In Jinan, the capital of Shandong, the project is currently reaching completion. The old and inefficient heating systems and networks have been renovated thanks to a total of EUR 100m of loans.

Quality of life, reduction of pollution and GHG emissions

The three projects promote technical innovation and efficient network management and have participated in the heating sector reform in China. They directly contribute to the fight against climate change: it is estimated that the replacement of small boilers in Taiyuan and Jinzhong, as well as the program for the renovation and extension of urban heating networks in Jinan, avoid the emission of 935,000 tons of CO2 a year.
They also lead to a significant reduction in very harmful local pollutant emissions: a total of over 4,570 tons of sulfur dioxide (SO2) and 9,755 tons of soot are no longer emitted.
The quality of life has been improved for residents with a better heating service and less polluted air.

Trigeneration and gas to replace coal
AFD’s Board of Directors has just approved a fourth project in the city of Qingdao in Shandong Province. It is planned to finance a trigeneration plant thanks to a EUR 20m loan. This natural gas-fired combined-cycle power plant will generate electricity, steam, heating and cooling for companies, as well as commercial and residential buildings, in a high-tech development area in the north of Qingdao.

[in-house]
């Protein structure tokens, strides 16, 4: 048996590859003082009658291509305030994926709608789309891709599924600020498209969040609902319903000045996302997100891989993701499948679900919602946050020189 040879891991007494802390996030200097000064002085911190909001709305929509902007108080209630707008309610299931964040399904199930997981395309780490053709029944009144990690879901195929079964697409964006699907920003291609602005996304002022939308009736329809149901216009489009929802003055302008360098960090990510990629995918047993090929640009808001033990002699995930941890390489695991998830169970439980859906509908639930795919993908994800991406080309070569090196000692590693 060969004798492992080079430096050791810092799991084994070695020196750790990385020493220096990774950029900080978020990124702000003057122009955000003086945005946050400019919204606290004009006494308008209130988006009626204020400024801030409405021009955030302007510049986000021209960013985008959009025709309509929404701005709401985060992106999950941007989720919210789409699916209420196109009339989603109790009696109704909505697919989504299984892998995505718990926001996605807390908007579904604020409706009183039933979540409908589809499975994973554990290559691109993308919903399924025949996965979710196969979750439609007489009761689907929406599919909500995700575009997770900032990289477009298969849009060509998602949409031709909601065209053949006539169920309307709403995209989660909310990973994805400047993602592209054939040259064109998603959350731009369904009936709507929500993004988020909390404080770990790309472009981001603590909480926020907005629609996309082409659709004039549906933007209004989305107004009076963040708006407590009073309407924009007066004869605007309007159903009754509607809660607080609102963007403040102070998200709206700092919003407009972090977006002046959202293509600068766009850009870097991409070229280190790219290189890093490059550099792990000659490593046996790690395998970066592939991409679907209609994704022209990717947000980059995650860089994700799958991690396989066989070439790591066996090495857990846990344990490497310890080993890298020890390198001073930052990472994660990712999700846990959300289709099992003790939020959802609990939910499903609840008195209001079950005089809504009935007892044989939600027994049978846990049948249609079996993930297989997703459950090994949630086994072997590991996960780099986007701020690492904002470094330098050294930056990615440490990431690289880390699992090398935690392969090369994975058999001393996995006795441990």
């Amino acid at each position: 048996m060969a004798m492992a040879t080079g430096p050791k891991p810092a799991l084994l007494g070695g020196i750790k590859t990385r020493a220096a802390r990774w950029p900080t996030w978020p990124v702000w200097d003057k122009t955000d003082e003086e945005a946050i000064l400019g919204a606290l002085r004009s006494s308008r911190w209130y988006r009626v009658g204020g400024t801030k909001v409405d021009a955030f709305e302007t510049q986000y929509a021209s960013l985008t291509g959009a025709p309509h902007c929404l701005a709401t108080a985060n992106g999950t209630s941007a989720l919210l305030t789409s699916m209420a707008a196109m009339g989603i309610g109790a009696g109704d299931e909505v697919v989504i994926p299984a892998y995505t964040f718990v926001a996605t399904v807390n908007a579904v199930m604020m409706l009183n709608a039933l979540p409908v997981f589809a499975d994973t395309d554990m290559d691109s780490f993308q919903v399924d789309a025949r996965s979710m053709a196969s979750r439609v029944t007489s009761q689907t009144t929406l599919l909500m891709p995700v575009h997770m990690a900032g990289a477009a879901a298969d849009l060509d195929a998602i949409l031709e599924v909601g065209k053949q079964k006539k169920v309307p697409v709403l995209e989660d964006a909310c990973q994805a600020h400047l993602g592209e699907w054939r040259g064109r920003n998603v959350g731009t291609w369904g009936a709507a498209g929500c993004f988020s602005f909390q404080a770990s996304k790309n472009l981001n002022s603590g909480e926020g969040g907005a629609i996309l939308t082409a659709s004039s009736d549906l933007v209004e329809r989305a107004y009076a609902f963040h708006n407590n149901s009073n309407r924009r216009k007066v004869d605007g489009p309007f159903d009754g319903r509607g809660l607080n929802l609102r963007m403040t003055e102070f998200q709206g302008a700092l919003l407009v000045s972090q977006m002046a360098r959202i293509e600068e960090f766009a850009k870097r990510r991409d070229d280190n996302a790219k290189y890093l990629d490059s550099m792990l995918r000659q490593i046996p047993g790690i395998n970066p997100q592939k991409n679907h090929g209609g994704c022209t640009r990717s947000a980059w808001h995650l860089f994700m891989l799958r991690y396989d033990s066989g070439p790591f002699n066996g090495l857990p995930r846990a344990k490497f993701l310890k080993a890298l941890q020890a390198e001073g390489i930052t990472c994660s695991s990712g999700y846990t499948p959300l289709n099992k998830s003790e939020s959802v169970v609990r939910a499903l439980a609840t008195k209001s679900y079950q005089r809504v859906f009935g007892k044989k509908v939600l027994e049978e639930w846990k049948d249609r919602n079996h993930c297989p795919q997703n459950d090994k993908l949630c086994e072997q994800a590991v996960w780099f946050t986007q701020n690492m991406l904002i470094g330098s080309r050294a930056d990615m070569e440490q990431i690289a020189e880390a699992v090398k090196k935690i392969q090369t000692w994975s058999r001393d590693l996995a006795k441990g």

By replacing coal, this decentralized energy generation project will both sharply reduce greenhouse gas emissions, in line with AFD’s Climate mandate, and significantly limit emissions of local air pollutants in a city which is part of China’s Pilot Low-carbon Cities initiative.

Agence Française de Développement’s 2014 Results: Over EUR 8 billion for a more equitable and more sustainable world


Anne Paugam, Chief Executive Officer of AFD, today presented the key figures for the activity in 2014 of the central actor in France’s Official Development Assistance. With EUR 8.1 billion of commitments, up 4%, AFD has achieved another historic year for its activities to support a more equitable and more sustainable world.